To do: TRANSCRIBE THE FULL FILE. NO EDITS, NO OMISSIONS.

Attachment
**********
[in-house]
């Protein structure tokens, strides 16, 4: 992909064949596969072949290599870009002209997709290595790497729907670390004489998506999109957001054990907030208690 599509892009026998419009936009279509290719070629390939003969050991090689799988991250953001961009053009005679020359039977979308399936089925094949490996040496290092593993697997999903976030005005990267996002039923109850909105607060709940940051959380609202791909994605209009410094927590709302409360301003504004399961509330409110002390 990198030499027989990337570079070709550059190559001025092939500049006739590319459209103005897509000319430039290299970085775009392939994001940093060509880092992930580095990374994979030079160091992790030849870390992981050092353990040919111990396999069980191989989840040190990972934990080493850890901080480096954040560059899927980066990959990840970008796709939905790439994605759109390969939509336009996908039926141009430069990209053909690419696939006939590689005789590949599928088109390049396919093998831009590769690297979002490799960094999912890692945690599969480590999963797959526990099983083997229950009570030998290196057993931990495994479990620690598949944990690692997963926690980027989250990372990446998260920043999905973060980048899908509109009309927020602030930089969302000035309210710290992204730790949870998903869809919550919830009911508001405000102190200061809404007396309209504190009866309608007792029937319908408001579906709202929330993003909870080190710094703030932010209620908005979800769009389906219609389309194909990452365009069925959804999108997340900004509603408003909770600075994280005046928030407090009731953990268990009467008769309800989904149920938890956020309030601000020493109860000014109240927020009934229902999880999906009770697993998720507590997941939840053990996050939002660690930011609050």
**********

[in-house]
């Protein structure tokens, strides 16, 4: 992909064949596969072949290599870009002209997709290595790497729907670390004489998506999109957001054990907030208690 599509892009026998419009936009279509290719070629390939003969050991090689799988991250953001961009053009005679020359039977979308399936089925094949490996040496290092593993697997999903976030005005990267996002039923109850909105607060709940940051959380609202791909994605209009410094927590709302409360301003504004399961509330409110002390 990198030499027989990337570079070709550059190559001025092939500049006739590319459209103005897509000319430039290299970085775009392939994001940093060509880092992930580095990374994979030079160091992790030849870390992981050092353990040919111990396999069980191989989840040190990972934990080493850890901080480096954040560059899927980066990959990840970008796709939905790439994605759109390969939509336009996908039926141009430069990209053909690419696939006939590689005789590949599928088109390049396919093998831009590769690297979002490799960094999912890692945690599969480590999963797959526990099983083997229950009570030998290196057993931990495994479990620690598949944990690692997963926690980027989250990372990446998260920043999905973060980048899908509109009309927020602030930089969302000035309210710290992204730790949870998903869809919550919830009911508001405000102190200061809404007396309209504190009866309608007792029937319908408001579906709202929330993003909870080190710094703030932010209620908005979800769009389906219609389309194909990452365009069925959804999108997340900004509603408003909770600075994280005046928030407090009731953990268990009467008769309800989904149920938890956020309030601000020493109860000014109240927020009934229902999880999906009770697993998720507590997941939840053990996050939002660690930011609050």